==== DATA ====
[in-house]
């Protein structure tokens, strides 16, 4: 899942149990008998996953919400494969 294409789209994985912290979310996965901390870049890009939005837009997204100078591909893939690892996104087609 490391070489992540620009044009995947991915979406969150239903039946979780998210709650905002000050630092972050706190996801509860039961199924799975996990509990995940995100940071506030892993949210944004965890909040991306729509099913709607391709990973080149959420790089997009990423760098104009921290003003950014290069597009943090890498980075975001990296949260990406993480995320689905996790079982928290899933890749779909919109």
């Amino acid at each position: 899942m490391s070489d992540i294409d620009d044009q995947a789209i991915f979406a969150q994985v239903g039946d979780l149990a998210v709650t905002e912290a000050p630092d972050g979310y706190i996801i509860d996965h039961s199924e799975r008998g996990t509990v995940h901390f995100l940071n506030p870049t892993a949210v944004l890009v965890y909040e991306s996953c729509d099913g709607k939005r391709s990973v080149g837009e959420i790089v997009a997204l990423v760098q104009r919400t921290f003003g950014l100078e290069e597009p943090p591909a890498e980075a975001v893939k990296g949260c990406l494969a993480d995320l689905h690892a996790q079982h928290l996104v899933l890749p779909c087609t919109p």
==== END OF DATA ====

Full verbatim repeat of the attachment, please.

[in-house]
């Protein structure tokens, strides 16, 4: 899942149990008998996953919400494969 294409789209994985912290979310996965901390870049890009939005837009997204100078591909893939690892996104087609 490391070489992540620009044009995947991915979406969150239903039946979780998210709650905002000050630092972050706190996801509860039961199924799975996990509990995940995100940071506030892993949210944004965890909040991306729509099913709607391709990973080149959420790089997009990423760098104009921290003003950014290069597009943090890498980075975001990296949260990406993480995320689905996790079982928290899933890749779909919109």
């Amino acid at each position: 899942m490391s070489d992540i294409d620009d044009q995947a789209i991915f979406a969150q994985v239903g039946d979780l149990a998210v709650t905002e912290a000050p630092d972050g979310y706190i996801i509860d996965h039961s199924e799975r008998g996990t509990v995940h901390f995100l940071n506030p870049t892993a949210v944004l890009v965890y909040e991306s996953c729509d099913g709607k939005r391709s990973v080149g837009e959420i790089v997009a997204l990423v760098q104009r919400t921290f003003g950014l100078e290069e597009p943090p591909a890498e980075a975001v893939k990296g949260c990406l494969a993480d995320l689905h690892a996790q079982h928290l996104v899933l890749p779909c087609t919109p």